Gardner voted with most of his fellow Republicans on every key vote this week, including casting votes to repeal major provisions of Obamacare without replacing them, to repeal the health care law and replace it with a new plan and to repeal the individual and employer mandates under Obamacare and defund Planned Parenthood.

That last vote, on legislation called the “skinny” repeal, went down by a single vote after midnight Thursday night when Arizona Sen. John McCain joined Maine Sen. Susan Collins and Alaska Sen. Lisa Murkowski to scotch it. (The GOP holds a 52-48 majority in the Senate so could only afford to lose two votes, with Vice President Mike Pence on hand to cast a tie-breaking vote.)

Ernest Luning

Ernest Luning

Ernest Luning is a political correspondent for Colorado Politics. He has covered politics and government for newspapers and online news sites in Colorado for more than 25 years, including at the Highlands Ranch Herald, the Jefferson Sentinels chain of community newspapers and the Aurora Sentinel, where he was the city hall and cops reporter. After editing the Aurora Daily Sun, he was a political reporter and blogger for The Colorado Independent site. For nearly a decade, he was a senior political reporter and occasional editor at The Colorado Statesman before the 119-year-old publication merged with Colorado Politics in 2017.


  • Anne Barounos

    July 28, 2017 at 4:54 pm

    Democrats (led by CO Sen Bennet and CO Gov Hickenlooper) have been saying — shouting from the rooftops for months — that bipartisan work is needed to REPAIR the ACA. It has been Republicans, led by self-serving politicians like Gardner, who have insisted the repeal (even without a replacement) was necessary. How dare Sen Gardner now make such a specious claim?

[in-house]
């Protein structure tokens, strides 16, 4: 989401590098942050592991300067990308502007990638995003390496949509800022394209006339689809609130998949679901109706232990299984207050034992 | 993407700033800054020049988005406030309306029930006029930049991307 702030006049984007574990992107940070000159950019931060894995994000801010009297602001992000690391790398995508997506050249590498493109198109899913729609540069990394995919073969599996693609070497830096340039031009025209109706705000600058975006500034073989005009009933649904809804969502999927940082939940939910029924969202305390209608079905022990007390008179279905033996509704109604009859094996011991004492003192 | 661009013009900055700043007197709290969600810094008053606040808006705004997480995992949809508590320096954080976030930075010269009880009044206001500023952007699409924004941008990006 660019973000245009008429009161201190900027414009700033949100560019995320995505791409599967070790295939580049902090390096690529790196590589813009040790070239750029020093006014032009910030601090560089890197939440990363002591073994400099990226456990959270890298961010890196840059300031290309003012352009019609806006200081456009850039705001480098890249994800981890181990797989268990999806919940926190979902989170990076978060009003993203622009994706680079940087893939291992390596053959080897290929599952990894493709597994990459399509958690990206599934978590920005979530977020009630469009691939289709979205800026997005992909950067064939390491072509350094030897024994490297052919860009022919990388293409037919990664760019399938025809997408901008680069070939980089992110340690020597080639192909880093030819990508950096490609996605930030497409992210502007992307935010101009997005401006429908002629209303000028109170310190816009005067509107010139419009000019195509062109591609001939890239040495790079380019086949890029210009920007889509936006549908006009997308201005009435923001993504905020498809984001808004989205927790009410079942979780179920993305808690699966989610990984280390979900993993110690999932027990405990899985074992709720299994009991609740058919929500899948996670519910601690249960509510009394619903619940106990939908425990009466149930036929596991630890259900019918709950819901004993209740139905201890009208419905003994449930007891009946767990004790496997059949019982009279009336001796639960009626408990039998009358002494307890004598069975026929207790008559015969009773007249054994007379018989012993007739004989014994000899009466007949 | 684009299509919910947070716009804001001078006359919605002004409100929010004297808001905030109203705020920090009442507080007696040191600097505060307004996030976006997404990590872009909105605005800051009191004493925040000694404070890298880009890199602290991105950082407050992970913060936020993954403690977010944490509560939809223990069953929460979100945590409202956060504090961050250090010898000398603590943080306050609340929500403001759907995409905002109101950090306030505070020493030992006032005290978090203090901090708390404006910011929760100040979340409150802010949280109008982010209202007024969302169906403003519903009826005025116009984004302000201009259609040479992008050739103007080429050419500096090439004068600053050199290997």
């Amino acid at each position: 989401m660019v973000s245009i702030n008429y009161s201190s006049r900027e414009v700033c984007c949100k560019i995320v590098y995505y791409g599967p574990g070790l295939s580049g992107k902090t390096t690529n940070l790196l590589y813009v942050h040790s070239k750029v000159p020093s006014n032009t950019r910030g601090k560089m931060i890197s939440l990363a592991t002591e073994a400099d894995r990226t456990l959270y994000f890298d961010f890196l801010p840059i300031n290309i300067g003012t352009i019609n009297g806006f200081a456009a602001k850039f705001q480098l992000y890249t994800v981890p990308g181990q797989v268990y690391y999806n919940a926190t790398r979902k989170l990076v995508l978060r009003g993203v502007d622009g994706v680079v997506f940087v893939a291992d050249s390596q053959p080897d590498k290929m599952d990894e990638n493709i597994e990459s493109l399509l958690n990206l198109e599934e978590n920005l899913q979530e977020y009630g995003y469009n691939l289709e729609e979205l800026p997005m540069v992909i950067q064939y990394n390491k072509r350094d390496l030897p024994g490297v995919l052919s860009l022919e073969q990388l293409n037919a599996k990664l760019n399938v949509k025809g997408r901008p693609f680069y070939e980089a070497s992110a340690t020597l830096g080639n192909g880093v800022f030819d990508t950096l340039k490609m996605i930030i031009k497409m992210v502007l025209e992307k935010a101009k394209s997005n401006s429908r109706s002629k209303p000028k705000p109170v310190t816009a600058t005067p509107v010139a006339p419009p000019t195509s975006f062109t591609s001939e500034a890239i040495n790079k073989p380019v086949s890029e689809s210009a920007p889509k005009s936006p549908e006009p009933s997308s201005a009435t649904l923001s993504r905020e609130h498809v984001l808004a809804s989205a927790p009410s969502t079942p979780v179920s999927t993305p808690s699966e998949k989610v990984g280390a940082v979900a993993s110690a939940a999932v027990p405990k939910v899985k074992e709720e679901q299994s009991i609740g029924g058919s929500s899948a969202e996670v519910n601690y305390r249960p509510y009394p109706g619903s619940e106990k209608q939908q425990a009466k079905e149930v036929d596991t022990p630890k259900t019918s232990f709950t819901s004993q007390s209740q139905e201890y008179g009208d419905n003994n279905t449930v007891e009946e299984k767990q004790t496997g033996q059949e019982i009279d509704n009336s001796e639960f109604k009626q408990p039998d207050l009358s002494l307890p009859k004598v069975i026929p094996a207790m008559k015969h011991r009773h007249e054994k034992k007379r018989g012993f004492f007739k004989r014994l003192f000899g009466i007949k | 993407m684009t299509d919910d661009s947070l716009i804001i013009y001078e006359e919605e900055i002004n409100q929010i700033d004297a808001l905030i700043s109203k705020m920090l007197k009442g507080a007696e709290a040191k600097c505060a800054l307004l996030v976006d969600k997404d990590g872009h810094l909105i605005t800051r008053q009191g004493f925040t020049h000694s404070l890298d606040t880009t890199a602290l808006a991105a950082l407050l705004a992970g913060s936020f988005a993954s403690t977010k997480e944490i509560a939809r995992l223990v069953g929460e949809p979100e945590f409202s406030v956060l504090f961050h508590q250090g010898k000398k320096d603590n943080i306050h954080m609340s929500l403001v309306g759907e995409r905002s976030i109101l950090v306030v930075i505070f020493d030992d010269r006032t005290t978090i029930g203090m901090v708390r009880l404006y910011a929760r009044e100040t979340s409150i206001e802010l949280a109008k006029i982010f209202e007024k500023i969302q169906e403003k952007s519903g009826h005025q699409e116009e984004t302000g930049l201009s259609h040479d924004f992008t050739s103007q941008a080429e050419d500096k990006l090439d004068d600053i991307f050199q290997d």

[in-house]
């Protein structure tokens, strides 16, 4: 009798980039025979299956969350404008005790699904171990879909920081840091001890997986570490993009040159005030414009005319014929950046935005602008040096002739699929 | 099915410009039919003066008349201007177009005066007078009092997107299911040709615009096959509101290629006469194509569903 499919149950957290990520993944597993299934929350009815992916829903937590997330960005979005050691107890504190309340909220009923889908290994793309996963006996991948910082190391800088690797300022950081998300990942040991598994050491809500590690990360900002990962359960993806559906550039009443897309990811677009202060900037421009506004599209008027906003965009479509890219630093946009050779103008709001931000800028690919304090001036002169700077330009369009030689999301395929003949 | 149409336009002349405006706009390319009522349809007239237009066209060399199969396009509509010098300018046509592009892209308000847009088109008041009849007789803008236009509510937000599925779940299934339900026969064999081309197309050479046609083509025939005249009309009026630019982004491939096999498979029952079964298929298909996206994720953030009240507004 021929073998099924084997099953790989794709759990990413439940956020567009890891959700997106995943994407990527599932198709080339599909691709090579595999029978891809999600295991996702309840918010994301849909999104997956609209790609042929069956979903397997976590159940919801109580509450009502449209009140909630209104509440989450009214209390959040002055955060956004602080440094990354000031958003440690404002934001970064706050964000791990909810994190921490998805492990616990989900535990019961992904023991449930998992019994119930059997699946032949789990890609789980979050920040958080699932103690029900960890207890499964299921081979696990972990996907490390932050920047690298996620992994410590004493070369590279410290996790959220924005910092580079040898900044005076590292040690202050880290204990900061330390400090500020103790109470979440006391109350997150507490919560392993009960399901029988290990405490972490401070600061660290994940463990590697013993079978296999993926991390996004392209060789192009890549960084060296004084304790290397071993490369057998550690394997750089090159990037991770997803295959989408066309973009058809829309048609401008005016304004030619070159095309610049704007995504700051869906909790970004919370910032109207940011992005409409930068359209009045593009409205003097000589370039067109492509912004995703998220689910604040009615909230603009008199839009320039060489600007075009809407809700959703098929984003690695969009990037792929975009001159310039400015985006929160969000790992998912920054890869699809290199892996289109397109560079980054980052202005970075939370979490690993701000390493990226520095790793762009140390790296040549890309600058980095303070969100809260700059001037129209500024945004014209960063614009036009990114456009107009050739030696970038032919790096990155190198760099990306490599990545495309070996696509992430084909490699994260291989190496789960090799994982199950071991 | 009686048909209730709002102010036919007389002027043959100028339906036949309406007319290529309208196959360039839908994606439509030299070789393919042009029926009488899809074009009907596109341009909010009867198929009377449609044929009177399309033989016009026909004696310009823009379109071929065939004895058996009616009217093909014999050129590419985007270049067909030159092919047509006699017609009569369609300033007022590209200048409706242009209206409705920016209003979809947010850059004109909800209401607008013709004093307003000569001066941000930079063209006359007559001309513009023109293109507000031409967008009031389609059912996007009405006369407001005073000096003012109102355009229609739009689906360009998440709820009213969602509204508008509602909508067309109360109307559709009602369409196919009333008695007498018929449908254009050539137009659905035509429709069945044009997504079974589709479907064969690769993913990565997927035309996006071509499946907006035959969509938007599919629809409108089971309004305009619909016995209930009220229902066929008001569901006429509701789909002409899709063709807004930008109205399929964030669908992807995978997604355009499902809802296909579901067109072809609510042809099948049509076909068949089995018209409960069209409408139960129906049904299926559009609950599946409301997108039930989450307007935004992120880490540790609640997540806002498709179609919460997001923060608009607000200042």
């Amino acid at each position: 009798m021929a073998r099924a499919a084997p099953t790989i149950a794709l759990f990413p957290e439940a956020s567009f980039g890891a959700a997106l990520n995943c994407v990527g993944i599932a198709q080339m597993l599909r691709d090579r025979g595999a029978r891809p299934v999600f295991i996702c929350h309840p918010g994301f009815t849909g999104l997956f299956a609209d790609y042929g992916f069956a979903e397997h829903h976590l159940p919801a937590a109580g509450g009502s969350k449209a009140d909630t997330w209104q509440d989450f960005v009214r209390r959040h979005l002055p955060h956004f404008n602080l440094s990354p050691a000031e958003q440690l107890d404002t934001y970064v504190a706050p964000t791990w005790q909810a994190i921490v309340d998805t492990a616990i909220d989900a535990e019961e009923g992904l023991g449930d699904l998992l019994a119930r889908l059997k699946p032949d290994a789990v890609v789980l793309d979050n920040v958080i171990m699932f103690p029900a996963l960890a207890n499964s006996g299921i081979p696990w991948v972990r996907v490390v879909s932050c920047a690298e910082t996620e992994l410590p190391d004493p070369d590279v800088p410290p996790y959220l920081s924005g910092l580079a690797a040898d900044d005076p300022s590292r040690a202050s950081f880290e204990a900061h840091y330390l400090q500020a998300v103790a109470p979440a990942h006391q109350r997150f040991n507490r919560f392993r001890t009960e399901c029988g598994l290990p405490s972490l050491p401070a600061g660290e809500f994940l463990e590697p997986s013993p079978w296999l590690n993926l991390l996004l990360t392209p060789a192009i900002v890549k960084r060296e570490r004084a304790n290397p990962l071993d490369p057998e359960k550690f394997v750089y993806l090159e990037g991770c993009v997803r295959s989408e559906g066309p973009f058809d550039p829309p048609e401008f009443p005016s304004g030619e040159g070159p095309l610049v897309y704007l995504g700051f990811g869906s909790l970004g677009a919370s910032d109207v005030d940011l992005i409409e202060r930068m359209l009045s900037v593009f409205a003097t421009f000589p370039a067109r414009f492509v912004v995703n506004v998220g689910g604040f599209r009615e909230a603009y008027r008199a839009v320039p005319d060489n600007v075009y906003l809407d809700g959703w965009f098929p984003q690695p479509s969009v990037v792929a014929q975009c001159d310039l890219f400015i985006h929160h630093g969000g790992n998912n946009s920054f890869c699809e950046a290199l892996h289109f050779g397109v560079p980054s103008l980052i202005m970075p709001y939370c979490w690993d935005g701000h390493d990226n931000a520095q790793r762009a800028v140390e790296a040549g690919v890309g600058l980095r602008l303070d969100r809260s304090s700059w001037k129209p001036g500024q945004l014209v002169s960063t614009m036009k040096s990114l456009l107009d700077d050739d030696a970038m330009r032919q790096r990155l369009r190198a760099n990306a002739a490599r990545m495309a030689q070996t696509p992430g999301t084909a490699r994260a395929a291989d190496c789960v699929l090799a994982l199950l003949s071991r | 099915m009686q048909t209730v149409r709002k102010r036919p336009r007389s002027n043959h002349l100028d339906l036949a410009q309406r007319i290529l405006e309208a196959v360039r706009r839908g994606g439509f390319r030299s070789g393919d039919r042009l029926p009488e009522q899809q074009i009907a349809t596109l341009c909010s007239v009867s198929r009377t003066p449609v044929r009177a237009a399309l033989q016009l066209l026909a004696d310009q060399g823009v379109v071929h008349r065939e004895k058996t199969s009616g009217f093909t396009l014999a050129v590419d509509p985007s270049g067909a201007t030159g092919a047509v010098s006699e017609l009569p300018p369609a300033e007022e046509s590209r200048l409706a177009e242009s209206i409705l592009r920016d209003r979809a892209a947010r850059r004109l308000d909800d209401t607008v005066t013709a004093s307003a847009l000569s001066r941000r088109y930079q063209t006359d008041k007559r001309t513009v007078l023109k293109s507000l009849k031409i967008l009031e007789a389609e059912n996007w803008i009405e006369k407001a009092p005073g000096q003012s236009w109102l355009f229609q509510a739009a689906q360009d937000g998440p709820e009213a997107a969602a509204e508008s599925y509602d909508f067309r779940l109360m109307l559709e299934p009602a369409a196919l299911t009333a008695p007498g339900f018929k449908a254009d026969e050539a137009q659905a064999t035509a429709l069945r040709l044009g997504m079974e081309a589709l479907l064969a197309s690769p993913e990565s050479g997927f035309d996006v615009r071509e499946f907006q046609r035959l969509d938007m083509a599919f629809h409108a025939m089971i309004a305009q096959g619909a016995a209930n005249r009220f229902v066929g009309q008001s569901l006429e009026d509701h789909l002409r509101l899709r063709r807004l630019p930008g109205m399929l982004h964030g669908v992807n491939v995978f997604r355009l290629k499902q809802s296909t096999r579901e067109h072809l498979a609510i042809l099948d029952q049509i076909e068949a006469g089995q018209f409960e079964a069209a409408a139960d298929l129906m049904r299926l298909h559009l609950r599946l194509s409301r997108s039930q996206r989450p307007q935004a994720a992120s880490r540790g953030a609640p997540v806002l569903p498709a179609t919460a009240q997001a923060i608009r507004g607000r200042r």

• Sandy Parker

      July 28, 2017 at 5:24 pm

      I agree, Anne. Makes me feel even angrier at Gardner. I hope that he is toast next time. I certainly will be working in that direction.

      • Paula Machlin

        July 28, 2017 at 5:57 pm

        I just left him a message to that effect, and I think everyone should do the same. It’s disgusting.

      • Carol

        July 31, 2017 at 11:12 am


    • Kim Calomino

      July 28, 2017 at 8:48 pm

      This, so much this, Anne. How dare he now suggest that there has been no bipartisan effort?

  • Joanne piette

    July 28, 2017 at 5:22 pm

    No mandates, no planned parenthood, increase medicare payments, no single payer. Less government involvement.

  • Deb

    July 28, 2017 at 5:23 pm

    We will remember you’re vote against Colorado come the next election. I will be actively supporting any one who opposes you.

  • Peace4ubaby

    July 28, 2017 at 5:53 pm

    Yes planned parenthood (single largest provider of women’s health services in the USA), yes Medicare funding, yes no lifetime caps and no to high risk pools. We deserve decent affordable health care for all.

  • Pingback: Gardner fully backed Trumpcare, while Bennet repeatedly voted no - Real Vail

  • Jeffrey Brothers

    July 29, 2017 at 9:09 am

    His statement is ludicrous.

  • Kirsy

    July 29, 2017 at 9:11 am

    Gardner is nothing but a liar. Every democrat has been begging to be involved in fixing the problems of the ACA and not wasting time with a repeal and replace. Interesting and disingenuous for Gardener to say otherwise.

  • Tom Dittenber

    July 29, 2017 at 10:14 am

    Sent Gardner an email early in the week explaining my concerns. Got a “reply” thanking for my comment about impeachment. Problem is, I never mentioned impeachment in my original email. So, I sent another email explaining what subject was covered in my 1st email. Got another “reply” , which was an exact copy of the 1st reply, thanking me for my comments on impeachment. So- anyone who thinks Gardner sees or cares about constituents concerns or comments is sadly mistaken .

  • Brain Spark

    July 29, 2017 at 11:10 am

    What they don’t say is that the right wing has been sabotaging the ACA continuously.

Comments are closed.